As GTI is a numerical indicator with the aim of quantifying the amount of information that is disclosed (Gallego-Álvarez et al., 2011), a dichotomous scoring method was selected in line with previous researches that consider that an item's presence is not correlative with its importance (Wood, 2000) as well as with those with similar research objectives (Buenadicha, Chamorro, Miranda, & González, 2001). Thus, a specific item (gtii) was given a “1” if that information was provided on a web page and a “0” if it was not. Likewise, the subindexes were unweighted in order to obtain objective results in common with authors like Gallego-Álvarez et al. (2011). Therefore, GTI is determined by the quotient between the sum of all the item scores (gtii) and the total number of items observed (64 items). In order to express this in percentage form, this was then multiplied by 100.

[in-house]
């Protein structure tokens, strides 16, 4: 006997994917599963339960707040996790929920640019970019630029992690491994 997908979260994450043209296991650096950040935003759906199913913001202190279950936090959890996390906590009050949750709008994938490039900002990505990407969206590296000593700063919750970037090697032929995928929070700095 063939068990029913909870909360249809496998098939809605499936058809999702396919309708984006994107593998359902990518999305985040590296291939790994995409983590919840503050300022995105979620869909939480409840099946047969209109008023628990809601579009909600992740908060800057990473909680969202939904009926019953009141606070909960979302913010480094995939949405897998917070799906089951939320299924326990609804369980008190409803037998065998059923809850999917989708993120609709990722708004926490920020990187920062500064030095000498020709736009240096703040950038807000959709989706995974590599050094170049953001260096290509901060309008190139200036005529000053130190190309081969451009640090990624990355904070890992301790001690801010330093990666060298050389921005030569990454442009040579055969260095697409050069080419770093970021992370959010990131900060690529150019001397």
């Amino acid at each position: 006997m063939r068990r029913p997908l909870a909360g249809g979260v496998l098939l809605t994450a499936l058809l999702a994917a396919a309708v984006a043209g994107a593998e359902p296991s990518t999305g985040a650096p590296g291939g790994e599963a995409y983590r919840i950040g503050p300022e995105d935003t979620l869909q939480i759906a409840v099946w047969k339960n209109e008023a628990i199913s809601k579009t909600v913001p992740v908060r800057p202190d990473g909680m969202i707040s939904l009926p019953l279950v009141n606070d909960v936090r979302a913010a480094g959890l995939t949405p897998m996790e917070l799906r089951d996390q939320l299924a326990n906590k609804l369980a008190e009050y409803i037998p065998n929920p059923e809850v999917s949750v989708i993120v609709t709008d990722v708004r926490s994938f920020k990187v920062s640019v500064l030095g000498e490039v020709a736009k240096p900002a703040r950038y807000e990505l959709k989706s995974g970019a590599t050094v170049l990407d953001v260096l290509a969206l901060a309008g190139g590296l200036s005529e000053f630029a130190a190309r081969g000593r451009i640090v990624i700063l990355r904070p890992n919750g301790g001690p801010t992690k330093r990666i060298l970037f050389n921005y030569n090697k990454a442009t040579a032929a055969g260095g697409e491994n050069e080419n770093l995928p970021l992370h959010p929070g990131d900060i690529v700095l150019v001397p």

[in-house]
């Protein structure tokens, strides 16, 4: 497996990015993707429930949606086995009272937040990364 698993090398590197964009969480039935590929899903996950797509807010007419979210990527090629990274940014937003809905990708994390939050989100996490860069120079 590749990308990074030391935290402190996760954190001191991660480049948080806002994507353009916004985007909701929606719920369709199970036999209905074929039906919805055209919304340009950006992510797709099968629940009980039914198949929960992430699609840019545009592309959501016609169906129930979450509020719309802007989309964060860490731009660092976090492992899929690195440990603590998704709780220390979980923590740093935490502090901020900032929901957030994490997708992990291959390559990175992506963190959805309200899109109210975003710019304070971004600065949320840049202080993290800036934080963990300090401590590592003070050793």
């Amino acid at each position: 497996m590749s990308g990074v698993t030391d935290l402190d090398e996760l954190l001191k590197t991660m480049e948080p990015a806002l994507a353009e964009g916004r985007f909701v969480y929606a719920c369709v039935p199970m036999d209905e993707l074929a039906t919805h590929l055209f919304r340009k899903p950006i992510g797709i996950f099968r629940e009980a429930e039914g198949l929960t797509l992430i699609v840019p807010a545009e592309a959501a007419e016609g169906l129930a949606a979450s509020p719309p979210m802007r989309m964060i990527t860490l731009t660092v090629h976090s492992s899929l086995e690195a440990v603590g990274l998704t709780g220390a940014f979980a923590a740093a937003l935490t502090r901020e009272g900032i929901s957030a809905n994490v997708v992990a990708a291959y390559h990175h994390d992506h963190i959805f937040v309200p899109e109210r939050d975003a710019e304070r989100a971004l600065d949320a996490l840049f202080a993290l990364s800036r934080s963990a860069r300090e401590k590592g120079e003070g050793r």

The data was collected manually by two researchers working independently. There was an initial meeting to clearly set out the strategy for each indicator and then the results were reviewed at the end to solve any discrepancies and to overcome any possible bias. In particular, on completion of the coding, the results were compared and in those cases where there was no agreement on the score given to a specific item, a third person was consulted to decide what the assigned value should be. For instance, for item 14, the third person helped to clarify the discrepancies between coders and finally, that item was scored “1” when aspects of the education and work experience of the Chancellor and Vice Chancellors were disclosed. Therefore, the incorporation of the third reviewer improved the coding process and avoided errors of bias in the development of the GTI.